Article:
The purpose of "Apprenticed Investor" is to teach you to become better investors. Today's lesson is about having a healthy respect -- not fear, but respect -- for your opponents.
I am always surprised at how eager and confident new investors are, entering the fray with hardly any hesitation. The reason for this is fairly simple: Many investors have achieved some level of success in their chosen field. This is how they have amassed their investing capital, and their prior success breeds a healthy self-confidence.
Healthy, that is, in your chosen fields. In the capital markets, that self-confidence is dangerous, even reckless. People tend to forget that once they become investors, they have essentially started a brand-new career -- and started at the very bottom, too.
Transitioning from a newbie to an accomplished pro will present many challenges. The self-confidence that served you so well in your other endeavors can hurt you when trading. Just as 90% of people consider themselves above-average drivers, so too do many people believe they are above-average investors. For the majority of these folks, that belief can be naive -- and potentially self-destructive.
A question I ask people who want to become traders (or even pros who want to become fund managers) is this: Do you have the skill set, discipline, temperament, time horizon, strategy and capitalization to enter into the most competitive gladiator ring on planet Earth?
The market is a zero-sum game. You win, someone else loses, and vice versa. That's certainly true on individual trades, and it's nearly true on the market overall. The only thing that prevents all of investing from being a true zero-sum game is that, over time, the pie gets bigger. At least, it has in the U.S. for the past 100 years.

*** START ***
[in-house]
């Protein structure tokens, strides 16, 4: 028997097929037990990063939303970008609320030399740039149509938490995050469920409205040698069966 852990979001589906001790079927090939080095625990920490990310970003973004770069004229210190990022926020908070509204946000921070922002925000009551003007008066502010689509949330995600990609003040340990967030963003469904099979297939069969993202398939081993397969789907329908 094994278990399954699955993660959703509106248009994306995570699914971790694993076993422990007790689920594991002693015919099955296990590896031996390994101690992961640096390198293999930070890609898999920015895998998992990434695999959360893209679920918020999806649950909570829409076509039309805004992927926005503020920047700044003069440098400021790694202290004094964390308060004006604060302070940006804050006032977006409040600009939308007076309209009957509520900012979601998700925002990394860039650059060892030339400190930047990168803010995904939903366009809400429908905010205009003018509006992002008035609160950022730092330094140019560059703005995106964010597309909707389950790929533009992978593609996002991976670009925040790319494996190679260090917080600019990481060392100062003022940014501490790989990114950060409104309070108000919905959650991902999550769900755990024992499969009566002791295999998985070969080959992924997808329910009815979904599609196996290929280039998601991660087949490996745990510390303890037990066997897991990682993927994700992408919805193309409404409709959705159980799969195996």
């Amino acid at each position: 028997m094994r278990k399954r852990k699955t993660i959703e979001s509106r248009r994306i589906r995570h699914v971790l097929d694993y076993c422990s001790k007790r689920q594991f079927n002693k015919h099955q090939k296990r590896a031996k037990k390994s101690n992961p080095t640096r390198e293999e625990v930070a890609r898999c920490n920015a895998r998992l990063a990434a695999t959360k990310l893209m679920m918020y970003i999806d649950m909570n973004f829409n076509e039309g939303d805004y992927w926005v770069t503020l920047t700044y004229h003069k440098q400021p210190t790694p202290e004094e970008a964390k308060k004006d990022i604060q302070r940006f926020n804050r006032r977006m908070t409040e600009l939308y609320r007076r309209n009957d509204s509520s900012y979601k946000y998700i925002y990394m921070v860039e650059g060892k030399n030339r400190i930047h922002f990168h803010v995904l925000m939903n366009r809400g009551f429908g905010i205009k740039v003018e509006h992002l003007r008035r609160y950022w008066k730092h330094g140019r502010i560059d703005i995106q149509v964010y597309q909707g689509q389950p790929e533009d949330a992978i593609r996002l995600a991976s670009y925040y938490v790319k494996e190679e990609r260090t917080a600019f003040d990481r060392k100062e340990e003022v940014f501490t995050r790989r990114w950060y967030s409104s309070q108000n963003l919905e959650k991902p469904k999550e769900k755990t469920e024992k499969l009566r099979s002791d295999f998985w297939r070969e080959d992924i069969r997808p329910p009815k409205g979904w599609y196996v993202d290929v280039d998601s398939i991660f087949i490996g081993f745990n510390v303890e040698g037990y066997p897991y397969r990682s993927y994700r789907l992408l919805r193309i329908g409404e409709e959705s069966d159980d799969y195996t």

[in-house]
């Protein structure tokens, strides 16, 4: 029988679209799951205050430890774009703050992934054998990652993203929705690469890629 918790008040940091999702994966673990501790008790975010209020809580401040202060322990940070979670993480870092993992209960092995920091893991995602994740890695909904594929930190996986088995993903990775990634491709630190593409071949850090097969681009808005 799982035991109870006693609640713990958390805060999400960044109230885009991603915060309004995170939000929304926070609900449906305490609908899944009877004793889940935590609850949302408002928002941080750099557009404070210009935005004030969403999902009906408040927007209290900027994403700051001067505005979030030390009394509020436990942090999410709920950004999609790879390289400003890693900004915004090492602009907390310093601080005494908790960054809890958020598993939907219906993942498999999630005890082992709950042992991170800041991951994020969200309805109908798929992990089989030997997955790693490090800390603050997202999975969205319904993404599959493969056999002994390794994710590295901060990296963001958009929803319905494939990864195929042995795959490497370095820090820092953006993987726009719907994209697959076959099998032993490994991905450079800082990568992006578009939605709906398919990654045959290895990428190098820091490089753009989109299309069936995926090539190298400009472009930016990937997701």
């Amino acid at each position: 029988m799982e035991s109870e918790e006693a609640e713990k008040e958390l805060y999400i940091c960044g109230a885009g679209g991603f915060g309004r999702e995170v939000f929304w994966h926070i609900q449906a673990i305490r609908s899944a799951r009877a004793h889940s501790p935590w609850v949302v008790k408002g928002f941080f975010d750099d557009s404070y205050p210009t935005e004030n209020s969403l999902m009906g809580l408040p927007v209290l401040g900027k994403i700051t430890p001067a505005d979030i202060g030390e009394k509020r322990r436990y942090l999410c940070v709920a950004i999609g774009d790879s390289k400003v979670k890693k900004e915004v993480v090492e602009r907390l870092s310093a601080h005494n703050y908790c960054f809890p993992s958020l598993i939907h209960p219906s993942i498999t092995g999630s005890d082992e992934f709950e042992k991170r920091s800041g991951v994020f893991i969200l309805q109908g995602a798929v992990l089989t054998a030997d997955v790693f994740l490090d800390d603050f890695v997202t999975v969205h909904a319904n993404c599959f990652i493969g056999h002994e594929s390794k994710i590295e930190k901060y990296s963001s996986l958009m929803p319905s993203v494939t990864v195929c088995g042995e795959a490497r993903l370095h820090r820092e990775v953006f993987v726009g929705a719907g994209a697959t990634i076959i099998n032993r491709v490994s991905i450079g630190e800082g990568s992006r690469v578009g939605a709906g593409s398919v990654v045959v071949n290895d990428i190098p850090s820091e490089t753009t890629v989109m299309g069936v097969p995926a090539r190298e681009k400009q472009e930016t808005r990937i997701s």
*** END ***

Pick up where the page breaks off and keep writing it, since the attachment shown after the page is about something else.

Competitive Juices Flowing
It's important to understand who your opponents are on the field of battle. Sports and war metaphors abound, because they are consistent with what you are going up against. Yes, you are up against Mr. Market, but your rivals are also other people buying and selling stocks. They, too, are looking to produce positive returns.
, who oversees the $10 billion endowment fund at Yale University, once observed:
Watch a pro football game, and it's obvious the guys on the field are far faster, stronger and more willing to bear and inflict pain than you are. Surely you would say, 'I don't want to play against those guys!'
Well, 90% of stock market volume is done by institutions, and half of that is done by the world's 50 largest investment firms, deeply committed, vastly well prepared -- the smartest sons of bitches in the world working their tails off all day long. You know what? I don't want to play against those guys either.
That's a brutal and, in my opinion, absolutely spot-on observation. The institutions Ellis refers to are mutual funds, hedge funds, charitable trusts, insiders, program traders -- and all of
professional traders and portfolio managers.